Taiwanese president Tsai Ing-wen’s January 2020 re-election could signal another four years of stiff defiance to Chinese aggression for the island country. But Taiwan should reconsider its defensive strategy, Iain Marlow wrote for Bloomberg.
“In her first term, President Tsai Ing-wen secured more than $10 billion in high-profile U.S. weapons to defend Taiwan against China,” Marlow wrote. “Over the next four years, it may be more important to acquire less glamorous but nimbler weapons to prevent Beijing from considering an invasion.”
During her first term, the staunchly pro-independence Tsai worked hard to secure from the United States deals for weaponry worth more than $10 billion, including 60 new F-16 fighters and 108 M-1A2 tanks. Taiwan also launched an ambitious program to develop, with American assistance, a new class of diesel-electric attack submarines.
But over the next four years, Tsei and her government could take a different approach. “Many of the things Taiwan needs at this point are not things that require the U.S. to sell them,” Scott Harold, an analyst at RAND, a California think tank.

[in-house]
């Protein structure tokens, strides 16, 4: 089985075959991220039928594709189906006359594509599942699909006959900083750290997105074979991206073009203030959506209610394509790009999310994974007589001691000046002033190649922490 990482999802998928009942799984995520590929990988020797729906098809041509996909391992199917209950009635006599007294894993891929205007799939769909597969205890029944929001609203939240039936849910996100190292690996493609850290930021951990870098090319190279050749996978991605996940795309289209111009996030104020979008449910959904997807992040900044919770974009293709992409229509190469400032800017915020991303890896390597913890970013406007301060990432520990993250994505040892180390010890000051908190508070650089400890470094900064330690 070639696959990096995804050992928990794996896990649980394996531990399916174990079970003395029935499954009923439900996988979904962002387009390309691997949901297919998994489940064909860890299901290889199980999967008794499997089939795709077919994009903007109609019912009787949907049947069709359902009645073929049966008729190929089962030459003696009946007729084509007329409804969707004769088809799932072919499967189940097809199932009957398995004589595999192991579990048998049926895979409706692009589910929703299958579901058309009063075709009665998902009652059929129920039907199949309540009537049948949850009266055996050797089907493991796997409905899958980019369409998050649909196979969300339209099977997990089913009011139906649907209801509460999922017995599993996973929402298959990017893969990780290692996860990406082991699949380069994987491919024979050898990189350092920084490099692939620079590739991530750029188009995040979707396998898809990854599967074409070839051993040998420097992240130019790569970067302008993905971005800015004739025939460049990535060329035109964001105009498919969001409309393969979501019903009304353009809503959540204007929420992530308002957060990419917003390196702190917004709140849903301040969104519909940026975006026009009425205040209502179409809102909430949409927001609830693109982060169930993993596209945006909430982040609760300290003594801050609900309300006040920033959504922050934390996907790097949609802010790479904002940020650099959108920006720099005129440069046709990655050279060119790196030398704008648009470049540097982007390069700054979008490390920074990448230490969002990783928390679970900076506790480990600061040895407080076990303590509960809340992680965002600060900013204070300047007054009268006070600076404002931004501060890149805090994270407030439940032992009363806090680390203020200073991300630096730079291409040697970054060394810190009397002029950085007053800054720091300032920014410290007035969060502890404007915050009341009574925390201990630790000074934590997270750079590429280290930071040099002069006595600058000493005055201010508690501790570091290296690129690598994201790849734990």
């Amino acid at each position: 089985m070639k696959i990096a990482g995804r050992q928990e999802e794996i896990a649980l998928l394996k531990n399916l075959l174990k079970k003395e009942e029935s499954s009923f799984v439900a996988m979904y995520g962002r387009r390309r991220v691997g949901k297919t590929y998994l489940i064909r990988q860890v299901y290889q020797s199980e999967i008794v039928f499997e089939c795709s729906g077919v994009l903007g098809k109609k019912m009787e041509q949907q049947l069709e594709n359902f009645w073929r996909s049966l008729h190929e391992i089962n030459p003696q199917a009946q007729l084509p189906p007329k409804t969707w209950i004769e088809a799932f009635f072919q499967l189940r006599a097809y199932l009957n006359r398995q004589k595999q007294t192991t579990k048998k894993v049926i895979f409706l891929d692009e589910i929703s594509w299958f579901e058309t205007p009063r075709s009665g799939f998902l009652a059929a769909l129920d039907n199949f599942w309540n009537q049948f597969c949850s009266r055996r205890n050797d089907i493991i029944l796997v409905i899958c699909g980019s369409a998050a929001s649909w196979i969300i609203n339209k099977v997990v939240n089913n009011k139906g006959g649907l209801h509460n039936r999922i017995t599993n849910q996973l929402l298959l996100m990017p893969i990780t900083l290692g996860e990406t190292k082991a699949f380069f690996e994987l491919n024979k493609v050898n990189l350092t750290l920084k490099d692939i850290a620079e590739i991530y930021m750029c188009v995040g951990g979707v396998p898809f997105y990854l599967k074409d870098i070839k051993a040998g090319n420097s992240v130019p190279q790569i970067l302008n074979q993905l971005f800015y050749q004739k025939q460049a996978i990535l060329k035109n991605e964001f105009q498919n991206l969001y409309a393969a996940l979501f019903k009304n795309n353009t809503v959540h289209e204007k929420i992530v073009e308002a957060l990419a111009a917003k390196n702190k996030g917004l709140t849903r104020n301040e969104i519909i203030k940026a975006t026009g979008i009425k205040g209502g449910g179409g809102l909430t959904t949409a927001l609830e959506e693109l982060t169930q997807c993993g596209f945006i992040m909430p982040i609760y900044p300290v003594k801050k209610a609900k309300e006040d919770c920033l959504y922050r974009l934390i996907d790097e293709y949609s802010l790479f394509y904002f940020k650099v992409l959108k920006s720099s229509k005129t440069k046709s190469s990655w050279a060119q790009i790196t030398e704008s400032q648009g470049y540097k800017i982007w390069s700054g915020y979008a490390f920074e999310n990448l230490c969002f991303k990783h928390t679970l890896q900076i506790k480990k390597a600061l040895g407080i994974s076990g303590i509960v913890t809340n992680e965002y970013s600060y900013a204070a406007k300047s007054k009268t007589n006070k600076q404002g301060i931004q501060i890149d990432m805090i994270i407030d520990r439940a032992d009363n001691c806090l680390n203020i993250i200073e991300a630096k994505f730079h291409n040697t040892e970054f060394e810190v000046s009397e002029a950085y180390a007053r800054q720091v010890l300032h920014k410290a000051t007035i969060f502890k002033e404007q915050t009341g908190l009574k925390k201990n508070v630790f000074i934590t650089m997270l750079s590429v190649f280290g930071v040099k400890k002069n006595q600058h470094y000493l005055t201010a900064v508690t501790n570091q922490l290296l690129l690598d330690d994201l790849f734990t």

Instead of fighters and tanks, Taiwan should acquire “the sorts of survivable, low-profile and networked defenses that can survive an initial Chinese attack and be resilient and lethal for weeks or months.”
China with its 1.4 billlion people, after all, possesses far more ships, planes, vehicles and soldiers than does Taiwan with its population of just 23 million. Beijing spends 25 times more on its armed forces than Taiwan does on its own military.